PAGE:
Driving in Europe after Brexit need-to-knows
Much is still up in the air about Brexit, but if you'll be motoring in Europe on or after Friday 29 March, there are some important checks you need to start making sooner rather than later.
If there's a deal it's likely there will be a transition period to the end of 2020, during which things will largely continue as they are now, but if there's no deal you may need a driving permit and, if you're taking your own car abroad, a green card and bumper sticker.
Of course no one knows what's going to happen, but given some of the no-deal driving preparation can take up to four weeks, it's better to plan ahead now so you're ready just in case. Here are the extra checks you will need to do to be ready for a no deal:
As things stand, those with a UK driving licence can drive in the EU without needing any extra documentation.
In the event of a no deal, the Government has said it will try and reach separate agreements with individual countries, but it is very unlikely this will be done by 29 March.
So if you'll be driving in Europe on or after the 29 March, and a deal hasn't been struck before you set off, you will want to get an International Driving Permit (IDP) to ensure your UK driving licence will be recognised in the country you're driving in. There are three types, which cost £5.50 each:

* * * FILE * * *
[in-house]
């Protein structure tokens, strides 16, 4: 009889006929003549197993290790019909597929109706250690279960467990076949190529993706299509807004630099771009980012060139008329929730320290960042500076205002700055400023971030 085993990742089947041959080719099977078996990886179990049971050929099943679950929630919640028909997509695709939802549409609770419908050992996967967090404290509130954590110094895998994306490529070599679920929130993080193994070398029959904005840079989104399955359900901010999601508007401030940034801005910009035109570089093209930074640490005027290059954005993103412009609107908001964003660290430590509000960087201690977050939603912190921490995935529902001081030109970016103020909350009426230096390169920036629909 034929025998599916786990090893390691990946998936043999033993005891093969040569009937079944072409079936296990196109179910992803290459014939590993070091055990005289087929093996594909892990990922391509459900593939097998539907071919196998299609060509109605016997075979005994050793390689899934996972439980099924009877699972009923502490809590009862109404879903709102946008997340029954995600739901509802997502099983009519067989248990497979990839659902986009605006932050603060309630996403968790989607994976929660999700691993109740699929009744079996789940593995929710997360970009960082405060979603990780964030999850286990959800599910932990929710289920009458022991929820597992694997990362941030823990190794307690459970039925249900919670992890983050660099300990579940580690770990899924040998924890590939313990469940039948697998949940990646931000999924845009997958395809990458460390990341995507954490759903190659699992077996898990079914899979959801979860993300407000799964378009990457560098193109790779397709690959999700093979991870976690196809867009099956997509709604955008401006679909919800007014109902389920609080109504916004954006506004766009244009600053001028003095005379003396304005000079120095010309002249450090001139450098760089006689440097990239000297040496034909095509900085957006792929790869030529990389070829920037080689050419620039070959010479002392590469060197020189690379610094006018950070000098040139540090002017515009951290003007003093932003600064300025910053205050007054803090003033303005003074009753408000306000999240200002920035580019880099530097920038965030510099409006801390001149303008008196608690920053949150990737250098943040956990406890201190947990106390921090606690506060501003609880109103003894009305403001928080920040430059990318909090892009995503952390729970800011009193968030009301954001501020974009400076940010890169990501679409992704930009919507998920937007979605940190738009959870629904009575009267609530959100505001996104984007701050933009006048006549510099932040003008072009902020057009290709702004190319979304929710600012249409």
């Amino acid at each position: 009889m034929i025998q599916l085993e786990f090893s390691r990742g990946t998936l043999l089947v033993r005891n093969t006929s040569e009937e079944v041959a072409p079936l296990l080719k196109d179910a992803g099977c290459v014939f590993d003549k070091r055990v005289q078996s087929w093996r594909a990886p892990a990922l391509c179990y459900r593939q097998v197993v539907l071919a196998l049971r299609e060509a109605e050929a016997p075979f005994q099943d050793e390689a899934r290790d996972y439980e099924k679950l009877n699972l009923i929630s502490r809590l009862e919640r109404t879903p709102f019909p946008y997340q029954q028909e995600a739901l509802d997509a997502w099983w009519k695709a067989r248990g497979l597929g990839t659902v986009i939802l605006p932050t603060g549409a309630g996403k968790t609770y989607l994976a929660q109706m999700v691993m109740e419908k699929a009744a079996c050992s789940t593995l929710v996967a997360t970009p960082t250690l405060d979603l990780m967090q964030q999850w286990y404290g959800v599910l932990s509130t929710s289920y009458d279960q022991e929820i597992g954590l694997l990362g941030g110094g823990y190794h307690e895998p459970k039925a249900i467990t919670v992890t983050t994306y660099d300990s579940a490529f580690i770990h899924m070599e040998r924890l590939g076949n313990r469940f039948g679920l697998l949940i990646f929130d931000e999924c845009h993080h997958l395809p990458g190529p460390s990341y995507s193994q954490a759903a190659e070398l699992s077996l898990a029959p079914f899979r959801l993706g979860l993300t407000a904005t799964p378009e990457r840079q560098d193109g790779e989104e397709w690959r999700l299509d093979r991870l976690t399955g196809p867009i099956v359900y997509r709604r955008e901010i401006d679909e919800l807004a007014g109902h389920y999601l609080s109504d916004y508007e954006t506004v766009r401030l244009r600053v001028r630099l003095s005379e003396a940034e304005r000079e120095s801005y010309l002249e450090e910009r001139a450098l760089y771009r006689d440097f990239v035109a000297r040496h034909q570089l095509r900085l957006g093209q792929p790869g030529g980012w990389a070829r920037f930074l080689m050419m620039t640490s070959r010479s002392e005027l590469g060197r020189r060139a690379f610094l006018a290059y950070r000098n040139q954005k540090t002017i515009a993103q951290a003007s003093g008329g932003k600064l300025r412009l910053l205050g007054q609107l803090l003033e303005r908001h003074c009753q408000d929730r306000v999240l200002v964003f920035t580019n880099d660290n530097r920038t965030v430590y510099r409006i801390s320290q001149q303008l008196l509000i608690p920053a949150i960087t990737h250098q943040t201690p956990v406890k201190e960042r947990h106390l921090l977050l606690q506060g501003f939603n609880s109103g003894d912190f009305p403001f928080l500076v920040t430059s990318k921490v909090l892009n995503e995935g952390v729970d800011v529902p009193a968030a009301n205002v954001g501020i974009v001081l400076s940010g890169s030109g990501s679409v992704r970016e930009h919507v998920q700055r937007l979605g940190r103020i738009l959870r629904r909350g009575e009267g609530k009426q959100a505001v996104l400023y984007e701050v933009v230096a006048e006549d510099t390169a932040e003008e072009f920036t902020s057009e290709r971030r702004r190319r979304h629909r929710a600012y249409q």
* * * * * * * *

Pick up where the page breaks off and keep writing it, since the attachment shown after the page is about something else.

- The 1926 IDP – to drive in Liechtenstein, valid for 12 months.
- The 1949 IDP – to drive in Spain, Iceland, Malta and Cyprus, valid for 12 months.
- The 1968 IDP – to drive in all other EU countries as well as Norway and Switzerland, valid for three years.
If you're driving through countries which require different types of IDP – for example, both France and Spain – you'd need to get both the 1949 and 1968 permits, so you'd pay £11.
It's worth noting that the Republic of Ireland doesn't ask drivers to carry IDPs.
How long will it take? 1 Day. IDPs are available over the counter from 2,500 Post Office branches across the country (find your nearest branch via the Post Office website). It takes only five minutes or so to obtain an IDP, so you can get it in a single visit, but you need to have it before you travel.
Currently you don't need an insurance 'green card', which proves that your UK car insurance policy provides minimum third-party cover, to drive a UK-registered vehicle in other EU and European Economic Area (EEA) countries, or in Andorra, Serbia and Switzerland.
But if we leave the EU without a deal, you'll need a physical copy of a 'green card' to be able to take a car insured in the UK to the EU and EEA. These are issued by insurance providers, and all the ones we spoke to said they would do this for free.
How long will it take? Up to four weeks. If you need a green card, contact your insurer. As they're free, you can request one to be on the safe side and not use it if a deal is agreed.